Doug: Welcome to another work week. As is our habit around here, we try to help you ease into your list of meetings and tasks with some comic book diversion. Today it's four Bronze Age beauties, brought to you in the 100-Word Review format by Mike S., known galaxy-wide as Martinex1. Be sure to pen a comment or two during the course of today's conversation. Thanks, Mike!
What If? #6 (December 1977)
"What If the Fantastic Four Had Different Super-Powers?"
Roy Thomas-Jim Craig/Rick Hoberg/Sam Grainger
In typical What If fashion, the Watcher explores possible outcomes of the fateful flight and cosmic ray impact in the origin of the FF. The artwork is serviceable at best but the story and characterization move briskly. In what may be the first overt linking of the foursome’s personality to their powers, we get Big Brain, Dragonfly, Mandroid, and Ultra Woman. Fairly standard adventures ensue. The highlight is the rather 1950’s horror inspired lunacy of Reed’s floating bodiless brain. Only Marvel could have vengeful dialogue like, “What’s wrong kiddies? You got something against Grand Funk Railroad!” Who needs Dr. Doom?
What If? #7 (February 1978)
"What If Someone Else Had Become the Amazing Spider-Man?"
Don Glut/Roy Thomas-Rick Hoberg/Sam Grainger
The ol’ Watcher is at it again, sharing alternative tales of Spidey’s origin with the icon’s supporting cast being bitten by the radioactive spider. We get three abbreviated stand alone and tragic tales in which Flash Thompson, Betty Brant and John Jameson are the recipients of that fateful bite. The costumes are repetitive at best, and reflective of 70’s goofiness at worst. Spider Jameson (yes that is his moniker) dons a helmet reminiscent of the TV Captain America. No great insights here, and the ultimate outcome on all three worlds is predictable and melodramatic. Makes you long for Spider Ham!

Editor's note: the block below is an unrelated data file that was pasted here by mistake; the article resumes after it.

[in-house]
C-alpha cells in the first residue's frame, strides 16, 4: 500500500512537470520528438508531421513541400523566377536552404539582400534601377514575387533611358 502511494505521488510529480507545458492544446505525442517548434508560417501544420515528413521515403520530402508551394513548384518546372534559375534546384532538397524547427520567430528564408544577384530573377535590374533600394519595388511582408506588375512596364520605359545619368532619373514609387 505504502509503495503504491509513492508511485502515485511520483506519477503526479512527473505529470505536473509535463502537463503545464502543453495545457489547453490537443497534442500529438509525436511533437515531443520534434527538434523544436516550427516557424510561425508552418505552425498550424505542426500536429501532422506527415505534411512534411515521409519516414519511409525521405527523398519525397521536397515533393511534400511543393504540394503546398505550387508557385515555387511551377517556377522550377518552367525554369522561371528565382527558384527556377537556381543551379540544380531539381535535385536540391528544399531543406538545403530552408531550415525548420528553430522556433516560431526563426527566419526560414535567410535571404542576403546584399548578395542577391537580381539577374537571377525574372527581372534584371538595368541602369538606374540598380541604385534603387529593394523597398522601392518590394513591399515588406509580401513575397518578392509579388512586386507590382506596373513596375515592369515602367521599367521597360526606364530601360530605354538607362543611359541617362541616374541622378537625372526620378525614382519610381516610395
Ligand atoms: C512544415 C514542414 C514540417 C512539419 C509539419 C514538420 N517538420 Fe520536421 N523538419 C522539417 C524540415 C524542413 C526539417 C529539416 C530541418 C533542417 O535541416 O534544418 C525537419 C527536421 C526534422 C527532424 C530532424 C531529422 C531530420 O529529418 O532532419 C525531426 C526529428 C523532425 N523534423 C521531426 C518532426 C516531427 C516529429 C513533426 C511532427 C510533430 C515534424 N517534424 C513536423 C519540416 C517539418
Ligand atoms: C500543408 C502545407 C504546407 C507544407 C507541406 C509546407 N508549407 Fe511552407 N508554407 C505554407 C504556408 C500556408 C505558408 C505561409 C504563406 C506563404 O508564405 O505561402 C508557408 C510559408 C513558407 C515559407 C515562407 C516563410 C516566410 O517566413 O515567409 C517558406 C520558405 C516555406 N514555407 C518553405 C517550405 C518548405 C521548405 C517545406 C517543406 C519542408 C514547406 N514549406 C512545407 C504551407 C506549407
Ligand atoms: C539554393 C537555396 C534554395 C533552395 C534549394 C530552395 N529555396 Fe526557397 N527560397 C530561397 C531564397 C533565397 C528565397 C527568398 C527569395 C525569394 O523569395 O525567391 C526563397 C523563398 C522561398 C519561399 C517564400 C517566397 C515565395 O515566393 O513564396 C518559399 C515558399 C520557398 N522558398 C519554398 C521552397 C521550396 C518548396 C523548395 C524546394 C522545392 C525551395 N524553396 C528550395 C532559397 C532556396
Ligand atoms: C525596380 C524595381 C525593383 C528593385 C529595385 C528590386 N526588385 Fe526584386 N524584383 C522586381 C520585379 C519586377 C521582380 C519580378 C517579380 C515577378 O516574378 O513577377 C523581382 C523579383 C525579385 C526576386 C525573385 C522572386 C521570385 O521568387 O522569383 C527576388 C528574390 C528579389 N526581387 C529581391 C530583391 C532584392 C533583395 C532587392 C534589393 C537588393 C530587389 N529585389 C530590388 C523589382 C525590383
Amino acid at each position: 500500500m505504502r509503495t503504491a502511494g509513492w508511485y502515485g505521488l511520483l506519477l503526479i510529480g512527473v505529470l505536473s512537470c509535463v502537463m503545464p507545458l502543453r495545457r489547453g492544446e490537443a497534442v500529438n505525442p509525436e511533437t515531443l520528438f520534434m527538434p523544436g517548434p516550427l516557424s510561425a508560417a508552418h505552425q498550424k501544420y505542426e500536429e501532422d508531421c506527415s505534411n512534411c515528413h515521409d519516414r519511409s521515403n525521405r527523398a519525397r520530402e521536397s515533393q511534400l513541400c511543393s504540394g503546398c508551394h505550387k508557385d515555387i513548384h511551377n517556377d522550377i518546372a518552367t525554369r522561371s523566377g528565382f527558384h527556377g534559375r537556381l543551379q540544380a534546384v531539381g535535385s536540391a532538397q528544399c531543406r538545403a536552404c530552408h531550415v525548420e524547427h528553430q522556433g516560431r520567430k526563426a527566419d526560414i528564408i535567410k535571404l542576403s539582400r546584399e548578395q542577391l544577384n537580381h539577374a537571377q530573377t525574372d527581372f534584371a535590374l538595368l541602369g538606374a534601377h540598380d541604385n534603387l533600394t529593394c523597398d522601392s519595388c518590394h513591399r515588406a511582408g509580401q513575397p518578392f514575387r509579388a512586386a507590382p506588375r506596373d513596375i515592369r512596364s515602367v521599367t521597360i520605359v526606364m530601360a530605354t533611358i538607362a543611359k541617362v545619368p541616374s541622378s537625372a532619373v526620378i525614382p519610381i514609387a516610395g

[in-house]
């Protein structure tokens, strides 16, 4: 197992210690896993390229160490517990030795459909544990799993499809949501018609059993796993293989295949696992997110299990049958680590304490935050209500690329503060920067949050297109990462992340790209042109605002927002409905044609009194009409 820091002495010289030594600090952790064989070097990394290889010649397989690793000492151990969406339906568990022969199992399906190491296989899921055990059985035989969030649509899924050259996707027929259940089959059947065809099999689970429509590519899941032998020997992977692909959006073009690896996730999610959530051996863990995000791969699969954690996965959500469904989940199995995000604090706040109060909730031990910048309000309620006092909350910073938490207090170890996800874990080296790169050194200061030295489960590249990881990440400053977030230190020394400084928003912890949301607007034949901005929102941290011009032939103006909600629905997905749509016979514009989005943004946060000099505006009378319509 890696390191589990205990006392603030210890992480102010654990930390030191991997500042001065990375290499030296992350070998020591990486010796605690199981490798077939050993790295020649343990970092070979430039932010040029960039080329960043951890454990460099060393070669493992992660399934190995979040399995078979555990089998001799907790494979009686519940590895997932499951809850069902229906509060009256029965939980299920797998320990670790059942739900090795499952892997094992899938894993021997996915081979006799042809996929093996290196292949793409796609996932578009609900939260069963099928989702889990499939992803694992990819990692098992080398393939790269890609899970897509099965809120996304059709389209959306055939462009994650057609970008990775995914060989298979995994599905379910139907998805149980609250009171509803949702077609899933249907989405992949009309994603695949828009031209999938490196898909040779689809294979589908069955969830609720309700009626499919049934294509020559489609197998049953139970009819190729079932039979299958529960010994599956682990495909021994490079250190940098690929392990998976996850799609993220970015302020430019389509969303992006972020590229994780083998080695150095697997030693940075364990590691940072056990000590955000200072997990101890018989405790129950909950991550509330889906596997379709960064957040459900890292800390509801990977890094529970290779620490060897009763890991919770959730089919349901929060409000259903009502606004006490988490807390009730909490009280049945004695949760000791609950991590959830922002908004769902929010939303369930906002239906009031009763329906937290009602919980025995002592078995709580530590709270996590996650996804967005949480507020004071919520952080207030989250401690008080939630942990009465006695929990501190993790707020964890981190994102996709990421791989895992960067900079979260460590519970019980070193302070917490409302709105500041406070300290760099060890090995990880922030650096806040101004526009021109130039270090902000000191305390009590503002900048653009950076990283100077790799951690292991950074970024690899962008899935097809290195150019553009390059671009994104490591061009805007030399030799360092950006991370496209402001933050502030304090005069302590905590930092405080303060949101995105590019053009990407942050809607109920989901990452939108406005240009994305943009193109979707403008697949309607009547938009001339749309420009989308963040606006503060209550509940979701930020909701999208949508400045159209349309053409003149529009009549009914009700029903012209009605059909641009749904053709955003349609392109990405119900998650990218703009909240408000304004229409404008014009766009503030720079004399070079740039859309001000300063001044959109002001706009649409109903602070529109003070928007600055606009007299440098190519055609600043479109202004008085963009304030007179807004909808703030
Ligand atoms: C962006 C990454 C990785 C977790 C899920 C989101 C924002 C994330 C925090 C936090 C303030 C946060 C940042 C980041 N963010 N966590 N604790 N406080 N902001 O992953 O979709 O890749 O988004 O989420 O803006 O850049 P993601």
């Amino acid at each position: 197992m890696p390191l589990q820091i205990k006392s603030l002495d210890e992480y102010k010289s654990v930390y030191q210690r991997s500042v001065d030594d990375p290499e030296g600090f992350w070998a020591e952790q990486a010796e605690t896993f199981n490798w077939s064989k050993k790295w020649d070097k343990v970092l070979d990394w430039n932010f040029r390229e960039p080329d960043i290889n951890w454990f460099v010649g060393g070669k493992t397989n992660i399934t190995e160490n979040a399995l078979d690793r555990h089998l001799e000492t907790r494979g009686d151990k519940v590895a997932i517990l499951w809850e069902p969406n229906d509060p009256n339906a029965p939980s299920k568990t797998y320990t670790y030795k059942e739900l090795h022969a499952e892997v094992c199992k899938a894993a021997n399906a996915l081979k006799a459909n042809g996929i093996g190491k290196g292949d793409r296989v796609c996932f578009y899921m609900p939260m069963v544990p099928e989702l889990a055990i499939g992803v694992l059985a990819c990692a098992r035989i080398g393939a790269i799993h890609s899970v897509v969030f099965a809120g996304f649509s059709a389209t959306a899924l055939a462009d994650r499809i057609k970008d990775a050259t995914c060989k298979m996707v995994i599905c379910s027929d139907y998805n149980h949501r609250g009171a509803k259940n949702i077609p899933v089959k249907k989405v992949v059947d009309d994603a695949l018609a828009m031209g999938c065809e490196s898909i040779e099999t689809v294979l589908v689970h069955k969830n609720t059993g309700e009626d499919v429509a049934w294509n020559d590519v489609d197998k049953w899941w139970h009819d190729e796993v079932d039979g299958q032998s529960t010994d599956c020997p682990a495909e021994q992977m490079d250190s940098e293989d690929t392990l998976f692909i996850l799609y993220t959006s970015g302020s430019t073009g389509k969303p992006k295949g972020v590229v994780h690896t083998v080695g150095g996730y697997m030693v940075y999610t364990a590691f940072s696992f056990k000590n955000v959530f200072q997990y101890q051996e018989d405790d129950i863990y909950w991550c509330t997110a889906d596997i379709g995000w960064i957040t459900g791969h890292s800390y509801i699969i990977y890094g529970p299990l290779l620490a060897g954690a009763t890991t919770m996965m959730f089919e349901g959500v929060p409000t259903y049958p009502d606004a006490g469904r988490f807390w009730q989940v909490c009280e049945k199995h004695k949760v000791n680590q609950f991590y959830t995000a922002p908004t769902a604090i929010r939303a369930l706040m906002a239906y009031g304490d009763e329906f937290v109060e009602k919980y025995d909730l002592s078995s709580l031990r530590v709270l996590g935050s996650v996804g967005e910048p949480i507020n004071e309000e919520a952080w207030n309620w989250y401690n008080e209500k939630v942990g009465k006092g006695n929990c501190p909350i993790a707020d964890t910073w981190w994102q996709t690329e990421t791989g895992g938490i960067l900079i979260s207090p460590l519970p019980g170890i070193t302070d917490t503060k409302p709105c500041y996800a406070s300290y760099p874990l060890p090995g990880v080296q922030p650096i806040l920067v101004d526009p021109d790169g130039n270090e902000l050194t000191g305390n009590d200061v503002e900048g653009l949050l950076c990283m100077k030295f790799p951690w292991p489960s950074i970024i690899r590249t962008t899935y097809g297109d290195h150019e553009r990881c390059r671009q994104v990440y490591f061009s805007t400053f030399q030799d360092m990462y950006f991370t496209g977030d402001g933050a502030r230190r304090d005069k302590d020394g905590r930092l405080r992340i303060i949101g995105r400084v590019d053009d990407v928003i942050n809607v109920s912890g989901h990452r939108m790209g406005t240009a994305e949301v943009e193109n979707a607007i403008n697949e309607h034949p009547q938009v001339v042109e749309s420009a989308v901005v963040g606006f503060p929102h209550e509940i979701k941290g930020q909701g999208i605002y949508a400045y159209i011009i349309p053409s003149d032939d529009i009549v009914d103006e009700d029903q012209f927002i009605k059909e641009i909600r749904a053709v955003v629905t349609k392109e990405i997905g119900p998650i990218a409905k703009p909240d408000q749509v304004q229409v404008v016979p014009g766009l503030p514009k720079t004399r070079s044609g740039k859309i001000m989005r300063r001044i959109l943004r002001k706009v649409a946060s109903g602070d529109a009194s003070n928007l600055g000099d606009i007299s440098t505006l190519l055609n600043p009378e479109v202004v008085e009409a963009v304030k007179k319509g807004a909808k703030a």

What If? #20 (April 1980)
"What If the Avengers Had Fought the Kree-Skrull War Without Rick Jones?"
Tom DeFalco-Sal Buscema/Alan Kupperberg/Bruce D. Patterson
In a nice companion piece to the Kree-Skrull War, the Watcher investigates a world in which Rick Jones dies at the hands of Ronan so he is never employed as the “deus ex machina” for that conflict’s conclusion. The alternative action which includes an armada of heroes joining the fracas could have been explored more thoroughly. But Alan Kupperberg’s art is better than expected, and the way the story deftly hits on original keynotes of the epic is admirable. Hard to believe that this enjoyable “imaginary” diversion was somehow the impetus for the morass that was Avengers #200.
Avengers #169 (March 1978)
"If We Should Fail... the World Dies Tonight!"
Marv Wolfman-Sal Buscema/Dave Hunt